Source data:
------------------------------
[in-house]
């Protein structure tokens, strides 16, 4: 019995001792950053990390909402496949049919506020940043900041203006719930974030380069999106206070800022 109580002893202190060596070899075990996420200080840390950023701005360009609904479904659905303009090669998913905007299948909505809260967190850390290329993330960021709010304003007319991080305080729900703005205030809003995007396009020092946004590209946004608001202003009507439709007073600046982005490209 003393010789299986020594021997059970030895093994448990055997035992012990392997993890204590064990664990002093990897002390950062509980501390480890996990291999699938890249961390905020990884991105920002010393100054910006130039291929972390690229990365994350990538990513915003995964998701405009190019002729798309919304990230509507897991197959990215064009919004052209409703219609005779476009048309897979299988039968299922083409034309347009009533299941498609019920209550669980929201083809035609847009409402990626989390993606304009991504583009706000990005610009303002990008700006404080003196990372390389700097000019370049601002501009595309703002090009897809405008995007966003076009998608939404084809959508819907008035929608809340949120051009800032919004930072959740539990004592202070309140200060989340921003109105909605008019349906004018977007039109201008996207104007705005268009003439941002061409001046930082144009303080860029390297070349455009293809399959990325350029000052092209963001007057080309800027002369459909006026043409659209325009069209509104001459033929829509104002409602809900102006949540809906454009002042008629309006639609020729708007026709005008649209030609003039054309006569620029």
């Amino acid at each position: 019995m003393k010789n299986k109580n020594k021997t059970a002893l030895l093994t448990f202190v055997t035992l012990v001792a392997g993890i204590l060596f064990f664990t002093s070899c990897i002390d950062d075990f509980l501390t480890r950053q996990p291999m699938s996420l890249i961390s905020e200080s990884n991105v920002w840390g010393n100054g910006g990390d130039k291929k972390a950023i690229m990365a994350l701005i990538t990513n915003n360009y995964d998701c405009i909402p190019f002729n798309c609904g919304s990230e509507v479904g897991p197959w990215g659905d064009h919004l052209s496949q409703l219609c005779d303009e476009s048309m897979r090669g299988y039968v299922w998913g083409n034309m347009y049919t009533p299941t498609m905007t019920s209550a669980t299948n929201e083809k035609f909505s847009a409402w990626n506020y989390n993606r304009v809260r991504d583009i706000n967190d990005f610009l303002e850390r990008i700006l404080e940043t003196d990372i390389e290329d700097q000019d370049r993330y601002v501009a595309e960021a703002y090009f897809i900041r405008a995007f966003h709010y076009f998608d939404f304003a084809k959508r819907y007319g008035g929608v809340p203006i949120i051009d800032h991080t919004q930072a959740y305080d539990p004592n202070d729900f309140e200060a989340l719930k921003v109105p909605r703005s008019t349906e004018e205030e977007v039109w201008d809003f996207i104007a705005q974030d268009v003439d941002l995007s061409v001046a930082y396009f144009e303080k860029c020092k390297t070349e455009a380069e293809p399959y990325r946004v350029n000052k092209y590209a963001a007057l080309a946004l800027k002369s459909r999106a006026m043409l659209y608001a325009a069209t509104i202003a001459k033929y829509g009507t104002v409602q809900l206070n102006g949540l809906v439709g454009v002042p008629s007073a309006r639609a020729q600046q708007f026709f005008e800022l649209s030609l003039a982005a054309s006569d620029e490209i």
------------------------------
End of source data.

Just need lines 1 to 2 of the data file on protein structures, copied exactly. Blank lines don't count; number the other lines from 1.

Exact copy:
[in-house]
């Protein structure tokens, strides 16, 4: 019995001792950053990390909402496949049919506020940043900041203006719930974030380069999106206070800022 109580002893202190060596070899075990996420200080840390950023701005360009609904479904659905303009090669998913905007299948909505809260967190850390290329993330960021709010304003007319991080305080729900703005205030809003995007396009020092946004590209946004608001202003009507439709007073600046982005490209 003393010789299986020594021997059970030895093994448990055997035992012990392997993890204590064990664990002093990897002390950062509980501390480890996990291999699938890249961390905020990884991105920002010393100054910006130039291929972390690229990365994350990538990513915003995964998701405009190019002729798309919304990230509507897991197959990215064009919004052209409703219609005779476009048309897979299988039968299922083409034309347009009533299941498609019920209550669980929201083809035609847009409402990626989390993606304009991504583009706000990005610009303002990008700006404080003196990372390389700097000019370049601002501009595309703002090009897809405008995007966003076009998608939404084809959508819907008035929608809340949120051009800032919004930072959740539990004592202070309140200060989340921003109105909605008019349906004018977007039109201008996207104007705005268009003439941002061409001046930082144009303080860029390297070349455009293809399959990325350029000052092209963001007057080309800027002369459909006026043409659209325009069209509104001459033929829509104002409602809900102006949540809906454009002042008629309006639609020729708007026709005008649209030609003039054309006569620029």